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Hooker Pushes Unhooking Class I Milk

Hooker Pushes Unhooking Class I Milk
N.Y. commissioner sides with New England on a Class I price floor.

De-coupling fluid milk from manufactured products could help strengthen and stabilize prices for Class I milk. That was New York Ag Commissioner Pat Hooker's request to U.S. Ag Secretary Thomas Vilsack.

Establishing a national floor for the Class I prices would ultimately de-couple fluid milk from manufactured classes of milk. The latter are typically lower and drive down the price farmers receive for their product as a whole.

"I'm adding our voice to those you heard in New England in saying our current system is outdated," Hooker told Vilsack. "In fact, the current system devalues fresh, locally produced milk by directly connecting its price to the value of manufactured products, which primarily compete in a national and international market."

If implemented immediately and at the suggested level of $18.50, establishing a Class I floor could help ensure farmers a reasonable and more stable milk price that more fairly reflects the higher costs of production and distribution of fluid milk. In New York, that could mean an extra $15.5 million per month for dairy farmers. And it could mean an annual potential of $465 million for the upstate economy when one includes the economic multiplier effect of milk production in New York State.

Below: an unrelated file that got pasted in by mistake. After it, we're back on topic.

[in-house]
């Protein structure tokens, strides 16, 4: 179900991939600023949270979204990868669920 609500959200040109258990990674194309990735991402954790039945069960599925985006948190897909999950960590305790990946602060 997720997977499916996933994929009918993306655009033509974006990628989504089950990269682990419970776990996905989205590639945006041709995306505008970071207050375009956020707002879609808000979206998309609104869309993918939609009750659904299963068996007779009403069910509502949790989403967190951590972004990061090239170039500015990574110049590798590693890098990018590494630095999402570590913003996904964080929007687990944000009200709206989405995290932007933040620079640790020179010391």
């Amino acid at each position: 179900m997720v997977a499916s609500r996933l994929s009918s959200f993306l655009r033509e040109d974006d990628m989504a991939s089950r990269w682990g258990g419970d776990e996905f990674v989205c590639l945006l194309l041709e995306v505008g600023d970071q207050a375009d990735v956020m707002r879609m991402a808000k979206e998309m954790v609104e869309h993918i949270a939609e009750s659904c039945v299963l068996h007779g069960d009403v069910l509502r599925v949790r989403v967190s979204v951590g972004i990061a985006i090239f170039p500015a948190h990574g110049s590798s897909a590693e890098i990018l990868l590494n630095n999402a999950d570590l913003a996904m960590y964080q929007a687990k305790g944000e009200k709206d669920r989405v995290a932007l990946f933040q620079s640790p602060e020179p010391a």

Doing nothing is, in fact, a choice, he adds, predicting it'll have potentially disastrous consequences on the nation's dairy farmers.

New York belongs to a region that produces more than 20% of the nation's total milk supply. The Northeast – New England, New York, New Jersey and Pennsylvania – also has the highest Class I utilization by volume and, outside of the southeast region of the country, the highest rate of Class I utilization. 

Based on the January to September, 2009 period, flooring the Class I mover at $18.50 would have resulted in a blend price of about $14.91. It would have increased the price paid to producers $3.34 per hundredweight.

That still wouldn't have been enough to reach break even, contends Hooker. But it would have dramatically lessened the impact of the overall milk price decline and consumers would have avoided price fluctuations experienced at the marketplace.

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